Congress adjourns for holiday without a deal to extend federal COVID-19 unemployment money past July
The federal government's $600 a week jobless benefit ends July 31
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The $600 a week federal unemployment benefit to help jobless Americans through the coronavirus shutdown is set to expire July 31 without congressional action as Congress adjourns until July 20.
The Democrat-led House recently passed a measure to extend the benefits – originally part of the $2.2 trillion stimulus bill known as the CARES Act – through January 2021.
However, the Republican-led Senate has said it will not pass the $3 trillion measure, known as the HEROS Act, in its present form.
The bill includes in federal assistance for state and local governments, stimulus payments for illegal immigrants who have recently filed taxes and expanding mail voting provisions for the November election such as requiring states to mail out ballots to every register voter.
House Minority Whip James Clyburn said Wednesday that his caucus is "always willing to compromise” with Senate Republicans if they pass an alternative to the HEROES Act.
“I don’t know why people think we aren’t,” he also said.
In June, Senate Majority Leader Mitch McConnell said GOP leadership would make a decision on proceeding with a fourth coronavirus relief package sometime in July. He's also maintained that any future stimulus package has to have liability protections for businesses as the economy re-opens.
A bill introduced by Senate Minority Leader Chuck Schumer and Oregon Democratic Sen. Ron Wyden on Wednesday would extend the $600 weekly benefit beyond July 31 until a state’s "three-month average total unemployment rate falls below 11%." The weekly federal payment is issued on top of state unemployment benefits.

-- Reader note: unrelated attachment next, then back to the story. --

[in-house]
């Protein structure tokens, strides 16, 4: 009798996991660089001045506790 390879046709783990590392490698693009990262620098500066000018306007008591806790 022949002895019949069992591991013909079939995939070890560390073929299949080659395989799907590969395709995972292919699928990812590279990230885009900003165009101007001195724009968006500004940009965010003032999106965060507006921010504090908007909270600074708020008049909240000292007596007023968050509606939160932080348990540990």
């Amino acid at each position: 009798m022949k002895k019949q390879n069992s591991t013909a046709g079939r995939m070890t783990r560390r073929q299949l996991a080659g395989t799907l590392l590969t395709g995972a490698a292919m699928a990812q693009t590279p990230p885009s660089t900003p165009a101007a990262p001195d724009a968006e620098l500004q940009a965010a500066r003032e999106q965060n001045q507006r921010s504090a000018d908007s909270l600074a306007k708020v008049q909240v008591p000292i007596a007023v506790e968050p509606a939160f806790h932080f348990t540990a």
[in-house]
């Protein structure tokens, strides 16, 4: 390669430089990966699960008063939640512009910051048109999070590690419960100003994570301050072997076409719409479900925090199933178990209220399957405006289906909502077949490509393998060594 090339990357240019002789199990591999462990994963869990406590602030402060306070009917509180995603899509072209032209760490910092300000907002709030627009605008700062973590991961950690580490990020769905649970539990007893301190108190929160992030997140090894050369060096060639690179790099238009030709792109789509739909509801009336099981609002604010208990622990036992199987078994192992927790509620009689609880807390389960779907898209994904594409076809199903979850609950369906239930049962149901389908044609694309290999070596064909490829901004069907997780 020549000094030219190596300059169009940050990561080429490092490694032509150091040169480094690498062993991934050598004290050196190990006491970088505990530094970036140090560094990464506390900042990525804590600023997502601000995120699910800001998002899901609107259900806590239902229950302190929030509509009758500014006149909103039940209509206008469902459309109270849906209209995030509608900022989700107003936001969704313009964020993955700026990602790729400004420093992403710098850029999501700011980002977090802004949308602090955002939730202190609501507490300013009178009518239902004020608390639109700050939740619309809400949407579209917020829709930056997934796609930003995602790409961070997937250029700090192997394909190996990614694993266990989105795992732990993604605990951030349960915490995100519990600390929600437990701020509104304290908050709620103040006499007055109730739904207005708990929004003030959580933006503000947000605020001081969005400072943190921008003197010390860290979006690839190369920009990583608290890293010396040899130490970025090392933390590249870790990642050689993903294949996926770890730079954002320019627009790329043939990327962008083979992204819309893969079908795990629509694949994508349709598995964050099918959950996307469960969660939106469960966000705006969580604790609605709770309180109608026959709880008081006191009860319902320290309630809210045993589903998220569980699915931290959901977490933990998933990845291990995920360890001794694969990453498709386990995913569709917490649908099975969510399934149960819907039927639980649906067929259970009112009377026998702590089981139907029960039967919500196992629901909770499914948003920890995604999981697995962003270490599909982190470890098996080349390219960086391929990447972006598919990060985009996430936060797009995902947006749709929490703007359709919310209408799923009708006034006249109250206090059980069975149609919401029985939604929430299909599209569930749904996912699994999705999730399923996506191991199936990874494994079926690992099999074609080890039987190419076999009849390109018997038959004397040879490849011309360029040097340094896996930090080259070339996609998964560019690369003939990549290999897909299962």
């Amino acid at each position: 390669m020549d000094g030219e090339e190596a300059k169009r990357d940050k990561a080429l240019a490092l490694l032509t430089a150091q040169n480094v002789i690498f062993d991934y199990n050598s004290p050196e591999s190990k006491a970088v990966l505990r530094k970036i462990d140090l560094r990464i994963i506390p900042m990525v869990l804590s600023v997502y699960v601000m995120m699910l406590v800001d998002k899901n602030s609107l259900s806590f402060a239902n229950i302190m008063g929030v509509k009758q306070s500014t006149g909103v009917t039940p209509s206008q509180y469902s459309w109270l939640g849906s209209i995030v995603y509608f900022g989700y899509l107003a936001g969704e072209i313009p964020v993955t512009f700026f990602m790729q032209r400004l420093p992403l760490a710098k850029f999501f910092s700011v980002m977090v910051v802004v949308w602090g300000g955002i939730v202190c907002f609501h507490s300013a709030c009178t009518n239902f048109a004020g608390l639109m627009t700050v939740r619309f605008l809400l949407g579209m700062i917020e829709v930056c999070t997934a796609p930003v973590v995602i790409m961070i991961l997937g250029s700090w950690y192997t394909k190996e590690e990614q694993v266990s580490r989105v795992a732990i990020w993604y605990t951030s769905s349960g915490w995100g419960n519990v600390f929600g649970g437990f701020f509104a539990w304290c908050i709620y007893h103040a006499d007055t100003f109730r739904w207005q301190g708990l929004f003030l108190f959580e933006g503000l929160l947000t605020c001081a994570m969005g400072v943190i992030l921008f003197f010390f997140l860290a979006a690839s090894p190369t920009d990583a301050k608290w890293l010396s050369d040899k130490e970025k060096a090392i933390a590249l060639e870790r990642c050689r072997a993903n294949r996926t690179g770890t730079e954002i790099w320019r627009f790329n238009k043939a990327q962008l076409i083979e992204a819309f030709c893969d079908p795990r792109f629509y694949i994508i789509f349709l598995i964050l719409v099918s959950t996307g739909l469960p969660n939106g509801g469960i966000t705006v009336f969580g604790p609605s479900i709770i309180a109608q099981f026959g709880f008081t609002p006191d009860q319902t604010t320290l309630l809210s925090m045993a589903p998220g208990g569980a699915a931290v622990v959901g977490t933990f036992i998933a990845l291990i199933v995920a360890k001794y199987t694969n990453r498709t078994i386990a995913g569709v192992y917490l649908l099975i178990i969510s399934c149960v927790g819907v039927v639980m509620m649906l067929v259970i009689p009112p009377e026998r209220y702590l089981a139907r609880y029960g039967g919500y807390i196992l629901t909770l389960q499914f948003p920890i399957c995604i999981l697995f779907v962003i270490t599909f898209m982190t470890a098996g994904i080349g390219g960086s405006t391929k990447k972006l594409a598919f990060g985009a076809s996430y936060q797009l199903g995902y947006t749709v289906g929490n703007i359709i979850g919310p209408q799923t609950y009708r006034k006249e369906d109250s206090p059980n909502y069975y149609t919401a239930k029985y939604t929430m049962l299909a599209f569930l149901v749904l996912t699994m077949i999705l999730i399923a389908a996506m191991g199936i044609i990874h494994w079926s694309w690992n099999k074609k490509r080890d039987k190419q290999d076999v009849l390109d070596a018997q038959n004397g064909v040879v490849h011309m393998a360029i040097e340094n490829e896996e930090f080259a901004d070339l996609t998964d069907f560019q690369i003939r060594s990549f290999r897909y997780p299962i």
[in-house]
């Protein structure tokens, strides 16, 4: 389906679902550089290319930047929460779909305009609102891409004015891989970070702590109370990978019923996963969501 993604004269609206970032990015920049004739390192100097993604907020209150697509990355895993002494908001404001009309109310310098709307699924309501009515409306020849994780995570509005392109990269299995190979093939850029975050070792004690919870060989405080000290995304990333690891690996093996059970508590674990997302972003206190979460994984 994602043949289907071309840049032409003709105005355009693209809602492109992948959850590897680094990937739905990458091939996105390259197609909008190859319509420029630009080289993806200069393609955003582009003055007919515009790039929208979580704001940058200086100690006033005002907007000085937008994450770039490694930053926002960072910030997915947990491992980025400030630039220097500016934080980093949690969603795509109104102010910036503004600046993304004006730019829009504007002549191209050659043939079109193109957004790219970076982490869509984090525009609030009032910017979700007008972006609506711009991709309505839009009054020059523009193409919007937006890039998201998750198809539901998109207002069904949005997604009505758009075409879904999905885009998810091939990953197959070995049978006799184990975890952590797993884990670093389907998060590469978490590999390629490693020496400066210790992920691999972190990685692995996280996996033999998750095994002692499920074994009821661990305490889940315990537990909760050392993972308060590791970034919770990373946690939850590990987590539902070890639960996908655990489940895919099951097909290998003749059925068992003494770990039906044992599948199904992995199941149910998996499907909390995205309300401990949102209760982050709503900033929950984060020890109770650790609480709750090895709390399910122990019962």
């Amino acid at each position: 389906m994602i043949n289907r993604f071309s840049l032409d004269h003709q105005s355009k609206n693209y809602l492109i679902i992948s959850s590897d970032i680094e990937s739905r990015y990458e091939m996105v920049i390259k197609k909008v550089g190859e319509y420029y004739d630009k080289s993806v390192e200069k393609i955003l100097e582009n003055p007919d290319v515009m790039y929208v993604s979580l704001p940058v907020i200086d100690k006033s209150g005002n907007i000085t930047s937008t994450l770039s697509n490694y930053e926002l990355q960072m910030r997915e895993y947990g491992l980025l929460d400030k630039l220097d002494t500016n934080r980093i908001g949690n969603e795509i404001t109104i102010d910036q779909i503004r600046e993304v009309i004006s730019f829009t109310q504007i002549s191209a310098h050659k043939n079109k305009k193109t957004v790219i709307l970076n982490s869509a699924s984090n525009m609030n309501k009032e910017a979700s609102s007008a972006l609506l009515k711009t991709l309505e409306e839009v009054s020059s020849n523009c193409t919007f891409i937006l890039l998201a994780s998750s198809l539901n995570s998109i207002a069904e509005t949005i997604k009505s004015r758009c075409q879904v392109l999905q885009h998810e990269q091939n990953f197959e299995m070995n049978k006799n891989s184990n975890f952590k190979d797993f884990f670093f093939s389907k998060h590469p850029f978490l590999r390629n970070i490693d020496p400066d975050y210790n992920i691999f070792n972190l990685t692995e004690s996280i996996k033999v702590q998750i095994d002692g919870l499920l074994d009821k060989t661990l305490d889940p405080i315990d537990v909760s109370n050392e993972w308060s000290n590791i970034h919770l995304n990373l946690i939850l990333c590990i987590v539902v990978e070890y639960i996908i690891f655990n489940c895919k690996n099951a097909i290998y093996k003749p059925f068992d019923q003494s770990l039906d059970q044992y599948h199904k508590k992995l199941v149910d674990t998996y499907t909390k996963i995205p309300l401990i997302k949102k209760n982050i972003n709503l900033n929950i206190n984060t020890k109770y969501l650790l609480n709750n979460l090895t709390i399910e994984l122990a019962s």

According to Schumer's office, the benefit amount is reduced by $100 for every percentage point decrease in the state’s unemployment rate, until the rate falls below 6%.
Some Republicans have argued that the federal benefit is more money than some workers were making before the pandemic hit, when added to the state unemployment benefits.
Jason Furman, professor of the Practice of Economic Policy at Harvard University, said Wednesday on the conference call with Clyburn that the federal benefit, coupled with state benefits, do not provide a disincentive for employees to return to their previous jobs or to accept a new job.
“For a worker, it's important to them also how they're doing overall. Maybe you're getting a little bit more now, but later on, you're worried the $600 will end, whereas if you have a job, you think maybe that will continue,” said Furman, who was President Obama's chairman of the Council of Economic Advisers.
Furman said many states are requiring workers to return to work if their previous employer offers to re-hire them as the economy re-opens.
“You don't get to just say no and keep your $600 a week and not go back to the job. If that job is available for you, you have to be doing that job, or you lose your unemployment insurance; that’s being enforced in quite a lot of states,” he said.
According to the Vermont Department of Labor, for example, “refusal to return to work, when being offered the number of hours per week, may result in the termination of unemployment benefits and the need to repay certain benefit.”
White House press secretary Kayleigh McEnany said on Wednesday that President Trump is concerned about extending the extra $600 federal employment benefit past the original July 31 deadline.
"He does not want to see an incentive not to work," she said. "And enhanced unemployment benefits that Senator Schumer has suggested would be an incentive for people not to get back to work, and [the president] wants to encourage people to get back to work."
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